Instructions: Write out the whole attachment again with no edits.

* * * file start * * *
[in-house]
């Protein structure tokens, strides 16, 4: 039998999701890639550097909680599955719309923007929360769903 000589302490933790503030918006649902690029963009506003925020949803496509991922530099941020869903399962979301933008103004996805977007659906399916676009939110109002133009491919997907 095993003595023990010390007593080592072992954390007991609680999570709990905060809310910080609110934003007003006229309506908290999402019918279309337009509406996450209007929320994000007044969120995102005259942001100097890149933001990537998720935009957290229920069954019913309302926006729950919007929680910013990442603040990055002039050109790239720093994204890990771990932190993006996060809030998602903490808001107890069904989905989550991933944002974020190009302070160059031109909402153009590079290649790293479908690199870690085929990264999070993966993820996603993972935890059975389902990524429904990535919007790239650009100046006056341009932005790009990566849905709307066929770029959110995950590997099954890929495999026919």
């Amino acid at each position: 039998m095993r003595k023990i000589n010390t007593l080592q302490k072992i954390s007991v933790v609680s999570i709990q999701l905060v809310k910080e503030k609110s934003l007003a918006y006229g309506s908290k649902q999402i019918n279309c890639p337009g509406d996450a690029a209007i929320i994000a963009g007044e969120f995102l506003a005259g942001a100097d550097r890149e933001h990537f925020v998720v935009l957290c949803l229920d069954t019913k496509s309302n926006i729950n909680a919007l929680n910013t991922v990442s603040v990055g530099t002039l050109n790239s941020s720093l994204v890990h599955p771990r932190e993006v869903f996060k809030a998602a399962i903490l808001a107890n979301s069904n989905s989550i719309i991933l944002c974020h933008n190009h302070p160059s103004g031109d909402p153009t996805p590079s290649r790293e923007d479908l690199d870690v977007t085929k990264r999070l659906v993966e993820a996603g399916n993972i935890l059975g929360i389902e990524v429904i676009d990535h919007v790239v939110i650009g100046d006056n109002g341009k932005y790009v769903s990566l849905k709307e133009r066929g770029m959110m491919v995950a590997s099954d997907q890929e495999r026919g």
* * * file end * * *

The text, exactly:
[in-house]
């Protein structure tokens, strides 16, 4: 039998999701890639550097909680599955719309923007929360769903 000589302490933790503030918006649902690029963009506003925020949803496509991922530099941020869903399962979301933008103004996805977007659906399916676009939110109002133009491919997907 095993003595023990010390007593080592072992954390007991609680999570709990905060809310910080609110934003007003006229309506908290999402019918279309337009509406996450209007929320994000007044969120995102005259942001100097890149933001990537998720935009957290229920069954019913309302926006729950919007929680910013990442603040990055002039050109790239720093994204890990771990932190993006996060809030998602903490808001107890069904989905989550991933944002974020190009302070160059031109909402153009590079290649790293479908690199870690085929990264999070993966993820996603993972935890059975389902990524429904990535919007790239650009100046006056341009932005790009990566849905709307066929770029959110995950590997099954890929495999026919």
């Amino acid at each position: 039998m095993r003595k023990i000589n010390t007593l080592q302490k072992i954390s007991v933790v609680s999570i709990q999701l905060v809310k910080e503030k609110s934003l007003a918006y006229g309506s908290k649902q999402i019918n279309c890639p337009g509406d996450a690029a209007i929320i994000a963009g007044e969120f995102l506003a005259g942001a100097d550097r890149e933001h990537f925020v998720v935009l957290c949803l229920d069954t019913k496509s309302n926006i729950n909680a919007l929680n910013t991922v990442s603040v990055g530099t002039l050109n790239s941020s720093l994204v890990h599955p771990r932190e993006v869903f996060k809030a998602a399962i903490l808001a107890n979301s069904n989905s989550i719309i991933l944002c974020h933008n190009h302070p160059s103004g031109d909402p153009t996805p590079s290649r790293e923007d479908l690199d870690v977007t085929k990264r999070l659906v993966e993820a996603g399916n993972i935890l059975g929360i389902e990524v429904i676009d990535h919007v790239v939110i650009g100046d006056n109002g341009k932005y790009v769903s990566l849905k709307e133009r066929g770029m959110m491919v995950a590997s099954d997907q890929e495999r026919g």